NASA SBIR 2010 Solicitation
FORM B - PROPOSAL SUMMARY
||Combustion for Aerospace Vehicles
||Self-Organizing Maps for Fast LES Combustion Modeling
SMALL BUSINESS CONCERN (Firm Name, Mail Address, City/State/Zip, Phone)
Reaction Systems, LLC
17301 W. Colfax Ave #405
Golden, CO 80401 - 4892
PRINCIPAL INVESTIGATOR/PROJECT MANAGER (Name, E-mail, Mail Address, City/State/Zip, Phone)
Bradley D Hitch
17301 W. Colfax Ave. #405
Golden, CO 80401 - 4892
Estimated Technology Readiness Level (TRL) at beginning and end of contract:
TECHNICAL ABSTRACT (Limit 2000 characters, approximately 200 words)
Tremendous advances have been made in the development of large and accurate detailed reaction chemistry models for hydrocarbon fuels. Comparable progress has also been achieved in CFD as an engineering design tool. Highly accurate hydrocarbon chemistry is now desired for simulating gas turbine combustors and automobile engines to better predict both performance and pollutant emissions. Newer and more accurate CFD techniques like Large Eddy Simulation (LES) are being used more as computational power increases along with the demand for better flow predictions. Unfortunately, using large, detailed chemical mechanisms to simulate real turbulent combustion devices is problematic due to the sheer computational burden of the added chemistry. As a result, chemistry mechanisms employing a large number of chemical species are currently only feasible to run in the simplest of flow geometries, and only the simplest and least accurate chemistry models are currently tractable to run in LES CFD codes. We propose using a unique neural network approach to create a fast and accurate species source term function that could alleviate both of these problems.
POTENTIAL NASA COMMERCIAL APPLICATIONS (Limit 1500 characters, approximately 150 words)
Incorporating fast reacting flow chemistry into LES calculations would represent an enabling technology and would be of great interest to NASA and the rest of the CFD community. Several groups at NASA would benefit from our project; NASA Glenn Research Center is developing the National Combustion Code (NCC) to aid in the design of rocket and gas turbine aircraft engines, while Wind-US, and VULCAN (developed at NASA-Langley), are two other NASA reacting flow CFD codes that could benefit from this research. The ability to accurately predict performance of hypersonic airbreathing systems burning higher hydrocarbons would be immediately useful.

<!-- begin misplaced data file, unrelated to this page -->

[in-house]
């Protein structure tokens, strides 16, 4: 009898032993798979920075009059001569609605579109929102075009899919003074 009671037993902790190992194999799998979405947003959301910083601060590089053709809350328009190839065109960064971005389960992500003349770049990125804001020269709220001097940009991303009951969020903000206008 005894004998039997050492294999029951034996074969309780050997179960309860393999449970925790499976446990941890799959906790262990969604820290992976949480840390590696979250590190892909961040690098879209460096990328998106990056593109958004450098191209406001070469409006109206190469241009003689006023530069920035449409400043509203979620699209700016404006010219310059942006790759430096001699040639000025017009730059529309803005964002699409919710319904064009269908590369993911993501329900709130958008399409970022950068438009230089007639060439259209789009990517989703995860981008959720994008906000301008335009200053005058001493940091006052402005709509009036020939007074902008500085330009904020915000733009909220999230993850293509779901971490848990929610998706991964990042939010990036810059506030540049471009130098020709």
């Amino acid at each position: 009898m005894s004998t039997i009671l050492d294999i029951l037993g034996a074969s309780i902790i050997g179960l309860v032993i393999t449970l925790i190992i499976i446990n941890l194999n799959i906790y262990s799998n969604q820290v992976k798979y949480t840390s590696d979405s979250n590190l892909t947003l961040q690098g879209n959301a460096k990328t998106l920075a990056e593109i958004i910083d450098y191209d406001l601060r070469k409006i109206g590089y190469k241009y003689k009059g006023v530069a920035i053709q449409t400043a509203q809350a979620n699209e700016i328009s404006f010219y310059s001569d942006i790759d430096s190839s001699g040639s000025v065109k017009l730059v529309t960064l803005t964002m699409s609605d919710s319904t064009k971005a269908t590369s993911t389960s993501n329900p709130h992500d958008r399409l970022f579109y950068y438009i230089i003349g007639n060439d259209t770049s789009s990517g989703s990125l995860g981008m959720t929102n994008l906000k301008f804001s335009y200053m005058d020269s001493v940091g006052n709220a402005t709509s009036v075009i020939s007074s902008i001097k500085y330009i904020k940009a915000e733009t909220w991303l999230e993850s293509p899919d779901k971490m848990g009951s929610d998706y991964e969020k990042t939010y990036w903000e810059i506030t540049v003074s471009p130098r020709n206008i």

POTENTIAL NON-NASA COMMERCIAL APPLICATIONS (Limit 1500 characters, approximately 150 words)
The US Air Force, GE Aircraft Engines, Aerojet, Pratt & Whitney-Rocketdyne, and Rolls-Royce are all major players in the field of airbreathing and rocket engine design and have expressed a high level of interest in development of high-fidelity engine design tools like reacting flow LES. Problems with combustion stability, for example, often appear late in an engine development program and can be quite difficult and costly to fix, but could be detected early enough to change inexpensively with high-fidelity computational tools. Other potential applications of our technology include better rocket plume simulations to more accurately predict radar and infrared signatures and base heating loads, industrial chemical processes, and automobile engine design to help reduce pollutant formation.
TECHNOLOGY TAXONOMY MAPPING (NASA's technology taxonomy has been developed by the SBIR-STTR program to disseminate awareness of proposed and awarded R/R&D in the agency. It is a listing of over 100 technologies, sorted into broad categories, of interest to NASA.)
Models & Simulations (see also Testing & Evaluation)
Software Tools (Analysis, Design)
Spacecraft Main Engine
Form Generated on 09-03-10 12:12